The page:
The Book of Luke, The Healing of the Leper and the Paralytic, Part II – Lesson 54
Luke 5:12-16, And it came to pass, when he was in a certain city, behold a man full of leprosy: who seeing Jesus fell on his face, and besought him, saying, Lord, if thou wilt, thou canst make me clean. 13And he put forth his hand, and touched him, saying, I will: be thou clean. And immediately the leprosy departed from him. 14And he charged him to tell no man: but go, and show thyself to the priest, and offer for thy cleansing, according as Moses commanded, for a testimony unto them. 15But so much the more went there a fame abroad of him: and great multitudes came together to hear, and to be healed by him of their infirmities. 16And he withdrew himself into the wilderness, and prayed.
The Bible has much to say about this disease called leprosy and God in the Old Testament and in the law uses this disease as a type of moral evil.
God, on many occasions, uses the physical to demonstrate a spiritual truth.
The disease of leprosy provides:
a picture of sin in a man’s nature,
a picture of sin as it affects the man’s circumstances of life, and a picture of sin as it affects a community or assembly of men.
The disease itself is not sin, but it pictures sin and we can learn what God thinks of sin by how leposy was dealt with.
The leper was always to be separated from God’s people and was not allowed fellowship until he was pronounced clean by the priest.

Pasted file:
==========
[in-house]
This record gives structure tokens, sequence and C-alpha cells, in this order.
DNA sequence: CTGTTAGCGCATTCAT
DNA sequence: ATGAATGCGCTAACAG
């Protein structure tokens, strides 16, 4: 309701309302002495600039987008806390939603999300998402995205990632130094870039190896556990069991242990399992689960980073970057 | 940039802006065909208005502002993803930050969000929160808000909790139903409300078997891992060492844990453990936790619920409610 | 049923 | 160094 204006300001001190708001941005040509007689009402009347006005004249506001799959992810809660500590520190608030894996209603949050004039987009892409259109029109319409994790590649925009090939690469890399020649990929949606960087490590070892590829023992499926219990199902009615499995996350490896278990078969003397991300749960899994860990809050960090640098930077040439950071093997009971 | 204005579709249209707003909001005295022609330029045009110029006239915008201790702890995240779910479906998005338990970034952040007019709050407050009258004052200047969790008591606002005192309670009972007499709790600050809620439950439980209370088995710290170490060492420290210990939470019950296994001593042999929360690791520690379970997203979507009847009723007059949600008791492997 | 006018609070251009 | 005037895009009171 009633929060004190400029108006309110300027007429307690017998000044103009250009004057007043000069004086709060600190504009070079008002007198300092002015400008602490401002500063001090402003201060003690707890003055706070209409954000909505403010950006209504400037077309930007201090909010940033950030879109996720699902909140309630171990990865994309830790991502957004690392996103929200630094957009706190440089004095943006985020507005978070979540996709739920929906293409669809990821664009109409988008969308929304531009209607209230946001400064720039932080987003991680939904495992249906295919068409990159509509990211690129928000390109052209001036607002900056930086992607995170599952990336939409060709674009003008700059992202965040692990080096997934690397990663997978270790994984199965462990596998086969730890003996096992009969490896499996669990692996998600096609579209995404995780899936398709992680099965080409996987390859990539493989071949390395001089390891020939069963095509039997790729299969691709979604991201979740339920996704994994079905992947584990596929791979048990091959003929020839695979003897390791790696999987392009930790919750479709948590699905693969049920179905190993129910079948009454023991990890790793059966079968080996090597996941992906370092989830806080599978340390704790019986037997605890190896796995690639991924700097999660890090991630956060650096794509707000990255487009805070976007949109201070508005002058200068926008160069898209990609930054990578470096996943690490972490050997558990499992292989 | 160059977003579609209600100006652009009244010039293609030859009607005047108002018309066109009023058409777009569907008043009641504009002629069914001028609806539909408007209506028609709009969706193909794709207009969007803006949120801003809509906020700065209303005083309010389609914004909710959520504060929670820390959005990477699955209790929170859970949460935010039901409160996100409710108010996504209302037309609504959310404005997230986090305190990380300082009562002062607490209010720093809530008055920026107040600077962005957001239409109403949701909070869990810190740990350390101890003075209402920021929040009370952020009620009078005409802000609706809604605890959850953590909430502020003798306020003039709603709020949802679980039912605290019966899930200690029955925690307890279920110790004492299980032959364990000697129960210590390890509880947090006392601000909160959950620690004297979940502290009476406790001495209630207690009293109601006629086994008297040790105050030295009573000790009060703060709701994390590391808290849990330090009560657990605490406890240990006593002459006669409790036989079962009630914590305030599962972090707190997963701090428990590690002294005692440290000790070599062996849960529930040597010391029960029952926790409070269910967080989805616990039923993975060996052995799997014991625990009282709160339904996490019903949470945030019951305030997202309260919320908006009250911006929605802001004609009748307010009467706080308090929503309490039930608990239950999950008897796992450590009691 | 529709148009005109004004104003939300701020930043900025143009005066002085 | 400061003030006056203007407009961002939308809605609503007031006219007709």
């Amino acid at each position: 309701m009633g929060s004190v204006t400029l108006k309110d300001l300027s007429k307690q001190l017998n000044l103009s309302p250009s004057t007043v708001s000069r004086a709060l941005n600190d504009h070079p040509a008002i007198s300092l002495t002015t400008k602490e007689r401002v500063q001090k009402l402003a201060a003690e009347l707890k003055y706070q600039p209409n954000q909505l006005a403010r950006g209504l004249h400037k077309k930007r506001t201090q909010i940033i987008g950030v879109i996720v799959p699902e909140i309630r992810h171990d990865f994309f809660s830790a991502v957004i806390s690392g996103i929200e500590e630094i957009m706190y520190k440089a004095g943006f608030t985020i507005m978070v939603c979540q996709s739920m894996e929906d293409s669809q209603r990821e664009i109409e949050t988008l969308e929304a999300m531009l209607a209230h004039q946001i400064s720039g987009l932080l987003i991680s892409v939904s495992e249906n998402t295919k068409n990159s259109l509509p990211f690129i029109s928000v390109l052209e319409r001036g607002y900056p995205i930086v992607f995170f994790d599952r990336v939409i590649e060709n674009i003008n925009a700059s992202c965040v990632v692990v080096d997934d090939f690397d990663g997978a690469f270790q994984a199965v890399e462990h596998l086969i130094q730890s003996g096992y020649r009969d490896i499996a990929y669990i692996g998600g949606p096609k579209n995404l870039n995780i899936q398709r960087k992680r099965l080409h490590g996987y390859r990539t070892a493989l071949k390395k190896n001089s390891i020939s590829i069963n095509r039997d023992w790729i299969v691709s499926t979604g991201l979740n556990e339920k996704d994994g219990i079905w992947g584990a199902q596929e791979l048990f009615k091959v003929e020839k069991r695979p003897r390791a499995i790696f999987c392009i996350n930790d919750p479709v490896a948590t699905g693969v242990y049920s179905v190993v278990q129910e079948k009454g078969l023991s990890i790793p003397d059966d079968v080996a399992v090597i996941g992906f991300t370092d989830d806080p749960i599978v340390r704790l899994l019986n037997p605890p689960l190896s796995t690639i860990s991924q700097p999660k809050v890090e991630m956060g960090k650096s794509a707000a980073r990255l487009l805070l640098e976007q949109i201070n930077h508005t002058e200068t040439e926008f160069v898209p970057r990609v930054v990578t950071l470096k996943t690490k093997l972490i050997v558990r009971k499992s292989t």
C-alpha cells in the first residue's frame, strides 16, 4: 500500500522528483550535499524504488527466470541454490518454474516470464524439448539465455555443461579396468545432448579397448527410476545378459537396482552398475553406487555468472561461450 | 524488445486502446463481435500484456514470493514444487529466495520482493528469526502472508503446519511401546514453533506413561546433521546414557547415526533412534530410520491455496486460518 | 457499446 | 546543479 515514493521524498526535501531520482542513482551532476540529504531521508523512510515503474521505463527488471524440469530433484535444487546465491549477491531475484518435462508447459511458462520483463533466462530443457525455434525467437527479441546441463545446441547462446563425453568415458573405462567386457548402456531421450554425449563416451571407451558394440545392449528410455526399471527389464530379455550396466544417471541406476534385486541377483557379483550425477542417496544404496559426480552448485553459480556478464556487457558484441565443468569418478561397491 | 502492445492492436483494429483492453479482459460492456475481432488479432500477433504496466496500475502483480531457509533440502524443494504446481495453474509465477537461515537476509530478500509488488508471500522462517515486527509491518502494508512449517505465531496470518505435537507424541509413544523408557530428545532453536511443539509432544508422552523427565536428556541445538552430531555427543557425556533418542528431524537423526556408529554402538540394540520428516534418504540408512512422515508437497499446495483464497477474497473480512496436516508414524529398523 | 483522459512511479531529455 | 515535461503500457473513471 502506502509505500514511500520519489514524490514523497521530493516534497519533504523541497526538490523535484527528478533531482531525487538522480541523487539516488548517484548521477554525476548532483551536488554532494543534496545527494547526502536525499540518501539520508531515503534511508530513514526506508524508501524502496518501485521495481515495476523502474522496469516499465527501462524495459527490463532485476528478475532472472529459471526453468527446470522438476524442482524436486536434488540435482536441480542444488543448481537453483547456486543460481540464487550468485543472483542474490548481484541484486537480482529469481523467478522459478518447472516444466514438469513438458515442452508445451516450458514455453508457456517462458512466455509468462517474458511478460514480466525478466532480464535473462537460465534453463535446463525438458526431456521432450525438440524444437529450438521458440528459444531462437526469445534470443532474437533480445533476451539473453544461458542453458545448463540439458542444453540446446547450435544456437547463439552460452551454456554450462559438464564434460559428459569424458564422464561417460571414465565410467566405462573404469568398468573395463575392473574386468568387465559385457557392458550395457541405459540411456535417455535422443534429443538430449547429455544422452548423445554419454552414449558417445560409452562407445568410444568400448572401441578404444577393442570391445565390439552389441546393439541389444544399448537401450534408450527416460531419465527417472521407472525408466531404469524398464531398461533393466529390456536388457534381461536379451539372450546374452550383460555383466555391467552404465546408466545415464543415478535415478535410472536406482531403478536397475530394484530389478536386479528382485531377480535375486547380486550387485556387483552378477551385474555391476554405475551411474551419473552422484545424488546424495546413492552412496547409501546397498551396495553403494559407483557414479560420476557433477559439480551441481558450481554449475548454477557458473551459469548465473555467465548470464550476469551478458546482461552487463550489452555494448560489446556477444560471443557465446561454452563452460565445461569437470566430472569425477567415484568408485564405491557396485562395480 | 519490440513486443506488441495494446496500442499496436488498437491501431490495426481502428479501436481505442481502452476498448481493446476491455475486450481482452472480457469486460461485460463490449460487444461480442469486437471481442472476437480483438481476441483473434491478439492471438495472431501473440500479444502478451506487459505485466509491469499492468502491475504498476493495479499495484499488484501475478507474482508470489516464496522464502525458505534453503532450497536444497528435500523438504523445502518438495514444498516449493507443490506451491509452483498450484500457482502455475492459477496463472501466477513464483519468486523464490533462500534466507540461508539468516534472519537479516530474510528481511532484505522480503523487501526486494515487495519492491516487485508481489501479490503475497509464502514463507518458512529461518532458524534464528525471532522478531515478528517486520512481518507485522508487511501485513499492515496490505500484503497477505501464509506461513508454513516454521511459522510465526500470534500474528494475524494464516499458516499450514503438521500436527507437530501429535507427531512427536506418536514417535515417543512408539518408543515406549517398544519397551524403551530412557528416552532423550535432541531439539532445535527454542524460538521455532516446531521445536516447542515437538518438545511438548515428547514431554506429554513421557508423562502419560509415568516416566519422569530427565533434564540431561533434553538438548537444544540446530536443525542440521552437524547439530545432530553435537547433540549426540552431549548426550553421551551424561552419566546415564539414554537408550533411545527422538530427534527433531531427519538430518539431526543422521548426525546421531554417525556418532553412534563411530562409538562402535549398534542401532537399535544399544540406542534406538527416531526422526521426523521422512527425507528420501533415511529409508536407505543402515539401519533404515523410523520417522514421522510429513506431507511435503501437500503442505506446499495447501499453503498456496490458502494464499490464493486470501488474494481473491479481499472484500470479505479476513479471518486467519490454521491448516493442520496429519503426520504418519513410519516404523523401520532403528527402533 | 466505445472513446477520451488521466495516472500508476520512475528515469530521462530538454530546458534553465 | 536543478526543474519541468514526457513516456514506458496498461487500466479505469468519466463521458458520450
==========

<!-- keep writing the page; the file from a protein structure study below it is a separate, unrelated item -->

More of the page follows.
We see in the separation of the leper from the assembly a picture of the need for God’s people to be pure, because God’s people is where God dwells.
The priest must be totally immersed in God’s word so as to carry out his important duties responsibly as regarding a person having to go out of the assembly or coming into the assembly.
C. H. Mackintosh in his commentary on Genesis thru Deuteronomy says “Holiness could not permit any one to remain in who ought to be out; and on the other hand, grace would not have any one out who ought to be in.”
The priest must be sure that the marks upon the person are not just some blemish that is superficial but that they are deeper than the skin, and if left unchecked will lead to disastrous consequences for the assembly.
When the leprosy was unquestionably and unmistakably identified the priest was obligated to separate the leper from the assembly, and from his or her friends and family.
Lev 13:45,46, And the leper in whom the plague is, his clothes shall be rent, and his head bare, and he shall put a covering upon his upper lip, and shall cry, Unclean, unclean. 46All the days wherein the plague shall be in him he shall be defiled; he is unclean: he shall dwell alone; without the camp shall his habitation be.
God would suffer infirmity, blemish, and failure but the moment it became a case of defilement it could not be tolerated in the assembly and had to be excluded.
This excluded leper is a picture of a person in whom sin is actually working - one in whom there is the working of evil.
It is that which defiles and shuts out any communion with God and the fellowship of saints.
It is a picture that is given of working sin which cancels any fellowship with God or with God’s people all the days wherein the plague shall be in him he is defiled.
Now what brings about a declaration of cleansing by the priest?
We find the answer in: